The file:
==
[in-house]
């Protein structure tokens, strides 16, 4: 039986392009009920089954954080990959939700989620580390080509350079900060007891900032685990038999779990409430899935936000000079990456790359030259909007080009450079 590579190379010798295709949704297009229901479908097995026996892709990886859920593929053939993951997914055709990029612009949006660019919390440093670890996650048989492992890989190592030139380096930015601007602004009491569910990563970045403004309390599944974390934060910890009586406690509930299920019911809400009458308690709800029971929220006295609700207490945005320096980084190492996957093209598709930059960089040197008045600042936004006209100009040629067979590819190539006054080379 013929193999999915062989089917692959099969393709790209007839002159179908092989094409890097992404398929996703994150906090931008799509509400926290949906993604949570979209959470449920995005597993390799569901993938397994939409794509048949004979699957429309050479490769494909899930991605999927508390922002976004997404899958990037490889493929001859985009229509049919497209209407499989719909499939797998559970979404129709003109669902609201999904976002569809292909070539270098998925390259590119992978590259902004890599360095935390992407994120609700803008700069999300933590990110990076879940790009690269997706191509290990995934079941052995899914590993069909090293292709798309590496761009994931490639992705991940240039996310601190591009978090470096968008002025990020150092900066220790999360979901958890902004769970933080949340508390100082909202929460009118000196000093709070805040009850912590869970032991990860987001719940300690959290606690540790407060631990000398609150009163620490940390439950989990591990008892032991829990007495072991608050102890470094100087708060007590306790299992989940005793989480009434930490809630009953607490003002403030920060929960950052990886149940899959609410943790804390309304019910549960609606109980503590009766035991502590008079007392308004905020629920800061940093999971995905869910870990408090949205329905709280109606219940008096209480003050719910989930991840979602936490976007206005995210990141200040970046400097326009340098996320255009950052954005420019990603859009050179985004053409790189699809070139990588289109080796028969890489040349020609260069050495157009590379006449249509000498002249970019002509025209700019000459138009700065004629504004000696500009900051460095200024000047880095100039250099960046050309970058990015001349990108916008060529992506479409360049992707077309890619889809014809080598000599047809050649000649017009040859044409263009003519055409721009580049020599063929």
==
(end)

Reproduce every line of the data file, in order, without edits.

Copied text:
[in-house]
């Protein structure tokens, strides 16, 4: 039986392009009920089954954080990959939700989620580390080509350079900060007891900032685990038999779990409430899935936000000079990456790359030259909007080009450079 590579190379010798295709949704297009229901479908097995026996892709990886859920593929053939993951997914055709990029612009949006660019919390440093670890996650048989492992890989190592030139380096930015601007602004009491569910990563970045403004309390599944974390934060910890009586406690509930299920019911809400009458308690709800029971929220006295609700207490945005320096980084190492996957093209598709930059960089040197008045600042936004006209100009040629067979590819190539006054080379 013929193999999915062989089917692959099969393709790209007839002159179908092989094409890097992404398929996703994150906090931008799509509400926290949906993604949570979209959470449920995005597993390799569901993938397994939409794509048949004979699957429309050479490769494909899930991605999927508390922002976004997404899958990037490889493929001859985009229509049919497209209407499989719909499939797998559970979404129709003109669902609201999904976002569809292909070539270098998925390259590119992978590259902004890599360095935390992407994120609700803008700069999300933590990110990076879940790009690269997706191509290990995934079941052995899914590993069909090293292709798309590496761009994931490639992705991940240039996310601190591009978090470096968008002025990020150092900066220790999360979901958890902004769970933080949340508390100082909202929460009118000196000093709070805040009850912590869970032991990860987001719940300690959290606690540790407060631990000398609150009163620490940390439950989990591990008892032991829990007495072991608050102890470094100087708060007590306790299992989940005793989480009434930490809630009953607490003002403030920060929960950052990886149940899959609410943790804390309304019910549960609606109980503590009766035991502590008079007392308004905020629920800061940093999971995905869910870990408090949205329905709280109606219940008096209480003050719910989930991840979602936490976007206005995210990141200040970046400097326009340098996320255009950052954005420019990603859009050179985004053409790189699809070139990588289109080796028969890489040349020609260069050495157009590379006449249509000498002249970019002509025209700019000459138009700065004629504004000696500009900051460095200024000047880095100039250099960046050309970058990015001349990108916008060529992506479409360049992707077309890619889809014809080598000599047809050649000649017009040859044409263009003519055409721009580049020599063929």